By Jubin Katiraie
In Iran when one hears the word deprivation, the people of Sistan and Baluchistan Province automatically come to mind. People who have endured years of suffering and poverty, surrounded by hardship and pain.
Seeing the hardships that people endure in cities and villages of this province raises the question, is this part of Iran?
It’s hard to believe, but that’s the reality, as can be seen. There is a multitude of questions surrounding why the situation of the people of this region is so full of hardship.
Why do people live in worn-out infrastructure after forty years of the rule of this regime? Why are children missing school, classes and a standard educational system?
Why are there no proper roads in this region and that roads that exist are extremely vulnerable, and have been destroyed by the latest flood?
And hundreds of other questions that have been left unanswered in this regime. But the reality is clear, and even the Khamenei regime’s state media admit to these atrocities, and there is nothing left to hide from the eyes of the Iranian people, and the officials have to admit it.
The floods in January also destroyed many properties of the people. Clay and mud houses of the people were destroyed. Their land, which has been cultivated with hard work, was crushed in less than a few hours.
Some wheat flour, which was used for current consumption, was destroyed. Hungry and tired people, to save their lives, they had to stay on top of the trees for some time.
Their cattle were lost in the devastating flood, leaving nothing to them, in the shadow of a state of thieves and robbers, thousands of people in this deprived and homeless area now have more scars on their bodies from this disaster.
The state-run Arman newspaper wrote on 22 January 2020: “While 80% of rural infrastructure is gone, there are no cattle left for the people and no home for life. It is now the agricultural season and the peak of the planting of vegetables, but all the bananas, olives, eggplants and tomatoes have also been destroyed in these areas. “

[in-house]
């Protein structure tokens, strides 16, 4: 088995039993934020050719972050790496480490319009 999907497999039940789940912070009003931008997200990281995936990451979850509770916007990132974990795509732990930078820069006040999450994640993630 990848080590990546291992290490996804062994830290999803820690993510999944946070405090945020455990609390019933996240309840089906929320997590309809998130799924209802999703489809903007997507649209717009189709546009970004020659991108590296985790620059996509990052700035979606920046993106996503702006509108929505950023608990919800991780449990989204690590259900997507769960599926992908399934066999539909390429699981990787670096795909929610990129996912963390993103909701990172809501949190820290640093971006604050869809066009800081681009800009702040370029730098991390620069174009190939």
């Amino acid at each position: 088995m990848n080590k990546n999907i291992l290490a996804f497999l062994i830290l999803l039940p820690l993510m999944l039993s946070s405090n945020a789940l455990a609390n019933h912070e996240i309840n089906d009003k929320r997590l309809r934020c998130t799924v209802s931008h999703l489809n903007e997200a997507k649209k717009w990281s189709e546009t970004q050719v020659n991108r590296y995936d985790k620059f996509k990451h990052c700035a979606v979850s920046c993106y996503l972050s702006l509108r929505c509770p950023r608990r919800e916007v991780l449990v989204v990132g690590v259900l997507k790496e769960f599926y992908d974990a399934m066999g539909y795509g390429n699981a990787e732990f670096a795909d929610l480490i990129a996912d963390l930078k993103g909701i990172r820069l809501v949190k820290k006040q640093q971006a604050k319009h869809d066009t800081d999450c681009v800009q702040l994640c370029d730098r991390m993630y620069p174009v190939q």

The effects of this devastating flood will continue for a long time, and a regime that is plagued by emergent crises does not have the capacity to cure the pains of the disadvantaged. Even though the economic crises that the government is involved in, due to past catastrophic experiences, hurt the Iranian people, but the Iranian government did nothing for the people.
According to the regime’s officials, the flood of the 2019 spring caused 38 billion tomans damages to the people. The Kermanshah earthquake has not yet recovered from the devastation, and hundreds of other earthquakes, such as old wounds on people’s lives, will never heal with this corrupt government.
The existence of these wounds and injuries cannot be denied, and even the regime’s media admit it:
Arman newspaper (22 January 2020): “Reporters were sent to depict flood damage in the area, shocked by the poverty of local people. In a way, all the images sent to the virtual networks were from poverty, not flood damage. Because they were told of children walking barefoot and seeing houses made of foliage.”
The lives of the deprived people in this area, like other deprived areas of Iran, represent a government that has never been and does not seek the well-being of the people. The devastation caused by the floods reflects the government’s record that for forty years people have been suffering from poorness and deprivation.
But on the other hand, in order to advance the policy of assassination and the export of fundamentalism, it spends the highest costs out of the pockets of these disadvantaged people in the Middle East and elsewhere.
“Expenditures in the Iraq, Syria and Yemen conflicts are estimated to have cost the Iranian economy as much as US$16bn.These costs are in addition to as much as US$700 million reportedly paid annually to Lebanese Hizbullah, as well as millions of dollars to various Palestinian militants”, IISS wrote in November 2019.
Now, with the shaky economy of the mullahs’ regime, what can be expected, to care about deprived areas, assistance to flood-stricken and earthquake-prone areas, and other deprived areas that have endured the toughest livelihood pressures this year.
It is enough to look at the roots of the people’s protests in November, which is the explosive situation of the Iranian society, and the source of this situation is nothing other than the regime itself, which cannot solve any of hundreds of problems of the people.
Forty years of looting and corruption by criminal mullahs have proven that expecting Ali Khamenei’s rule to solve people’s problems is no more than a mirage, and the only solution is to overthrow it.